Platonic solid

Convex polyhedron with identical, regular polygon faces / From Wikipedia, the free encyclopedia

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In geometry, a Platonic solid is a convex, regular polyhedron in three-dimensional Euclidean space. Being a regular polyhedron means that the faces are congruent (identical in shape and size) regular polygons (all angles congruent and all edges congruent), and the same number of faces meet at each vertex. There are only five such polyhedra:

Table info: ...
Tetrahedron Cube Octahedron Dodecahedron Icosahedron
Four faces Six faces Eight faces Twelve faces Twenty faces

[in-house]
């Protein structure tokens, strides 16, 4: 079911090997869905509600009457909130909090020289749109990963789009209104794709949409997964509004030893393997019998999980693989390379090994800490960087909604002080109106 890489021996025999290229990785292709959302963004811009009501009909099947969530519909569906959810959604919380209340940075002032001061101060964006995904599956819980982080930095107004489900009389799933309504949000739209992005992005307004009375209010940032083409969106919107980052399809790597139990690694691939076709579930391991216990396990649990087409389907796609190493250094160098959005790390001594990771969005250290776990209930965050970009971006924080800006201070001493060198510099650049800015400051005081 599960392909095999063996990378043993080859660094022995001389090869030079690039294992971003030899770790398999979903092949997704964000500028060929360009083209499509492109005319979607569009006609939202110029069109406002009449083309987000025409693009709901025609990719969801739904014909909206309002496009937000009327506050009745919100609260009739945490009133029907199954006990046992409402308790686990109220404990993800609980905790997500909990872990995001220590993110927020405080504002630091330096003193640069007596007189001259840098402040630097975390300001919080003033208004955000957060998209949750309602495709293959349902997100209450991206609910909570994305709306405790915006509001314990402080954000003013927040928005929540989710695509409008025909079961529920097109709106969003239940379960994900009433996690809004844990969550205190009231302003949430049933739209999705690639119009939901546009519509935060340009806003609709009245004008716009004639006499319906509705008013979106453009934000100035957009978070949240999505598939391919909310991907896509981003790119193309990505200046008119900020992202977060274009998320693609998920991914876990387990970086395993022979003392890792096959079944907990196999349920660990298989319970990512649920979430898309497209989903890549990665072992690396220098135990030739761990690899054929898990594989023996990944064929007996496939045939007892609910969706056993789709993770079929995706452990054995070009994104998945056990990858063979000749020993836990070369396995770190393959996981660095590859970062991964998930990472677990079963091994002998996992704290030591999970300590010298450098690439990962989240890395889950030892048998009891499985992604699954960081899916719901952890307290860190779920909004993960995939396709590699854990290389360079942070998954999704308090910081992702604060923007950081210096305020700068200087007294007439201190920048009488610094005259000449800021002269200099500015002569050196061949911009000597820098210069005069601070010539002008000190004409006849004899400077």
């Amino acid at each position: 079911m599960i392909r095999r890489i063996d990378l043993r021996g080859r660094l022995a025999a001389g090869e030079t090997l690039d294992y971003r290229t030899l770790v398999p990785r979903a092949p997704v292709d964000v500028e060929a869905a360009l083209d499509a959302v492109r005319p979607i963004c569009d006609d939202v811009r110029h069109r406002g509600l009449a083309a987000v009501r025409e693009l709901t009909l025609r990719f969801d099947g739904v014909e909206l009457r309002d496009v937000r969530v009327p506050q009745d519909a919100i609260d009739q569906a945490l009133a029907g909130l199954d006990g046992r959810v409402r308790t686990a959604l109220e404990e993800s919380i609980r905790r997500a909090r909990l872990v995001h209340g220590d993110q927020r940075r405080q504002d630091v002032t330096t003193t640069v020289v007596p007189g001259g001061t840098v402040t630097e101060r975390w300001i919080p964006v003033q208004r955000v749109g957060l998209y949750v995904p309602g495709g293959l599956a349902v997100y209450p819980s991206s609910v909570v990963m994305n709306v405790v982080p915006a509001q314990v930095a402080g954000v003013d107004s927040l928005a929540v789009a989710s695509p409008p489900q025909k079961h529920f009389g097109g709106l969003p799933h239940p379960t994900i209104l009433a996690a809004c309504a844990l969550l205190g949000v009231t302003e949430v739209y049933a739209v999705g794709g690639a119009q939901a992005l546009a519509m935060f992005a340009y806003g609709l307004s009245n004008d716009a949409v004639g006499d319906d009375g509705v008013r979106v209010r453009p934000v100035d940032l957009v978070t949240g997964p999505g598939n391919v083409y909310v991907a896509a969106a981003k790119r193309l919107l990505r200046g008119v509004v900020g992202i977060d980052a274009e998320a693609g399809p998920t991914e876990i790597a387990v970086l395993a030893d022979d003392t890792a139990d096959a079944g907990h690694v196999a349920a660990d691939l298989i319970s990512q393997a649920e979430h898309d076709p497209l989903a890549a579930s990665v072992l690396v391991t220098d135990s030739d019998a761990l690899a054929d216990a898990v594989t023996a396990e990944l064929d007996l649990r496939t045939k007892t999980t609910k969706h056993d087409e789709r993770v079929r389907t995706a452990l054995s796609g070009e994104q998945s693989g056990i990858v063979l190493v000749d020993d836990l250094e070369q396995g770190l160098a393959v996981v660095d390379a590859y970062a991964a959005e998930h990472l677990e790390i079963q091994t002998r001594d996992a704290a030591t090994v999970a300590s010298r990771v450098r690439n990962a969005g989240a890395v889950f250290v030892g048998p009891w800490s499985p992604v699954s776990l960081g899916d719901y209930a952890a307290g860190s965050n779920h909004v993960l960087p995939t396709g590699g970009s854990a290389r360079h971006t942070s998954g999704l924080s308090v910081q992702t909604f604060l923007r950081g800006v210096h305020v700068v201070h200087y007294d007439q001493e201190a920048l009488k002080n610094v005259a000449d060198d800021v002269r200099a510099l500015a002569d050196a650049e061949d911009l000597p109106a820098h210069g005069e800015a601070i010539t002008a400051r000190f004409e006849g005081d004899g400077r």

Tetrahedron.svg

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Hexahedron.svg

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Octahedron.svg

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Dodecahedron.svg

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Icosahedron.svg

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Geometers have studied the Platonic solids for thousands of years.[1] They are named for the ancient Greek philosopher Plato, who hypothesized in one of his dialogues, the Timaeus, that the classical elements were made of these regular solids.[2]

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